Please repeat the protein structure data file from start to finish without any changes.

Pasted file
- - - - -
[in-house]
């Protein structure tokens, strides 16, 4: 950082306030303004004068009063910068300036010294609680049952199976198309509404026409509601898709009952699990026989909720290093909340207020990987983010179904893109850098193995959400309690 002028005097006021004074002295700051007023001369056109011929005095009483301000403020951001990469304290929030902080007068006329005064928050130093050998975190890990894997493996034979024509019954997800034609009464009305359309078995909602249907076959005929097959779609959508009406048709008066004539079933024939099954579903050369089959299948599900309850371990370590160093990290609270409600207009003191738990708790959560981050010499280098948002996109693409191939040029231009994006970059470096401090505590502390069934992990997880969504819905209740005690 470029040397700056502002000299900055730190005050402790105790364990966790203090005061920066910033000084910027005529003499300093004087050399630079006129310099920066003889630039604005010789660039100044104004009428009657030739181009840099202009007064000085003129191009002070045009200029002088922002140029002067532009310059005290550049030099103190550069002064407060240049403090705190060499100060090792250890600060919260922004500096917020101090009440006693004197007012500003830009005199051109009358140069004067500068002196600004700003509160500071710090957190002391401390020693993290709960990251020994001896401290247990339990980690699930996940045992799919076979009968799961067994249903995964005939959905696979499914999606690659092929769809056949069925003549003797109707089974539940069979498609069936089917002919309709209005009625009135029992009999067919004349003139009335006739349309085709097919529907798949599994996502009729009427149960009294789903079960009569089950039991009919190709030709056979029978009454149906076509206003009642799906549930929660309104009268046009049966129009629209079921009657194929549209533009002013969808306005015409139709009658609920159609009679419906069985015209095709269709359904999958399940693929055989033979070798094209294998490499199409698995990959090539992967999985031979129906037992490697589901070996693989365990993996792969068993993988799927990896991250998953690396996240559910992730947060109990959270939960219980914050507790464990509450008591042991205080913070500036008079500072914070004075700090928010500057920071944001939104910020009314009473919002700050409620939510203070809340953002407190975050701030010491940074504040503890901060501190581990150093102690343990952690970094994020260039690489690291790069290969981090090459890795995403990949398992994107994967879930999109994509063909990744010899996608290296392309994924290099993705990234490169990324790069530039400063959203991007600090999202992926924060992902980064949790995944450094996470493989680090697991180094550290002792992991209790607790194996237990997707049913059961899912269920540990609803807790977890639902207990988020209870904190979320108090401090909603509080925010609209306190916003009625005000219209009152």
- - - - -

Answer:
[in-house]
């Protein structure tokens, strides 16, 4: 950082306030303004004068009063910068300036010294609680049952199976198309509404026409509601898709009952699990026989909720290093909340207020990987983010179904893109850098193995959400309690 002028005097006021004074002295700051007023001369056109011929005095009483301000403020951001990469304290929030902080007068006329005064928050130093050998975190890990894997493996034979024509019954997800034609009464009305359309078995909602249907076959005929097959779609959508009406048709008066004539079933024939099954579903050369089959299948599900309850371990370590160093990290609270409600207009003191738990708790959560981050010499280098948002996109693409191939040029231009994006970059470096401090505590502390069934992990997880969504819905209740005690 470029040397700056502002000299900055730190005050402790105790364990966790203090005061920066910033000084910027005529003499300093004087050399630079006129310099920066003889630039604005010789660039100044104004009428009657030739181009840099202009007064000085003129191009002070045009200029002088922002140029002067532009310059005290550049030099103190550069002064407060240049403090705190060499100060090792250890600060919260922004500096917020101090009440006693004197007012500003830009005199051109009358140069004067500068002196600004700003509160500071710090957190002391401390020693993290709960990251020994001896401290247990339990980690699930996940045992799919076979009968799961067994249903995964005939959905696979499914999606690659092929769809056949069925003549003797109707089974539940069979498609069936089917002919309709209005009625009135029992009999067919004349003139009335006739349309085709097919529907798949599994996502009729009427149960009294789903079960009569089950039991009919190709030709056979029978009454149906076509206003009642799906549930929660309104009268046009049966129009629209079921009657194929549209533009002013969808306005015409139709009658609920159609009679419906069985015209095709269709359904999958399940693929055989033979070798094209294998490499199409698995990959090539992967999985031979129906037992490697589901070996693989365990993996792969068993993988799927990896991250998953690396996240559910992730947060109990959270939960219980914050507790464990509450008591042991205080913070500036008079500072914070004075700090928010500057920071944001939104910020009314009473919002700050409620939510203070809340953002407190975050701030010491940074504040503890901060501190581990150093102690343990952690970094994020260039690489690291790069290969981090090459890795995403990949398992994107994967879930999109994509063909990744010899996608290296392309994924290099993705990234490169990324790069530039400063959203991007600090999202992926924060992902980064949790995944450094996470493989680090697991180094550290002792992991209790607790194996237990997707049913059961899912269920540990609803807790977890639902207990988020209870904190979320108090401090909603509080925010609209306190916003009625005000219209009152």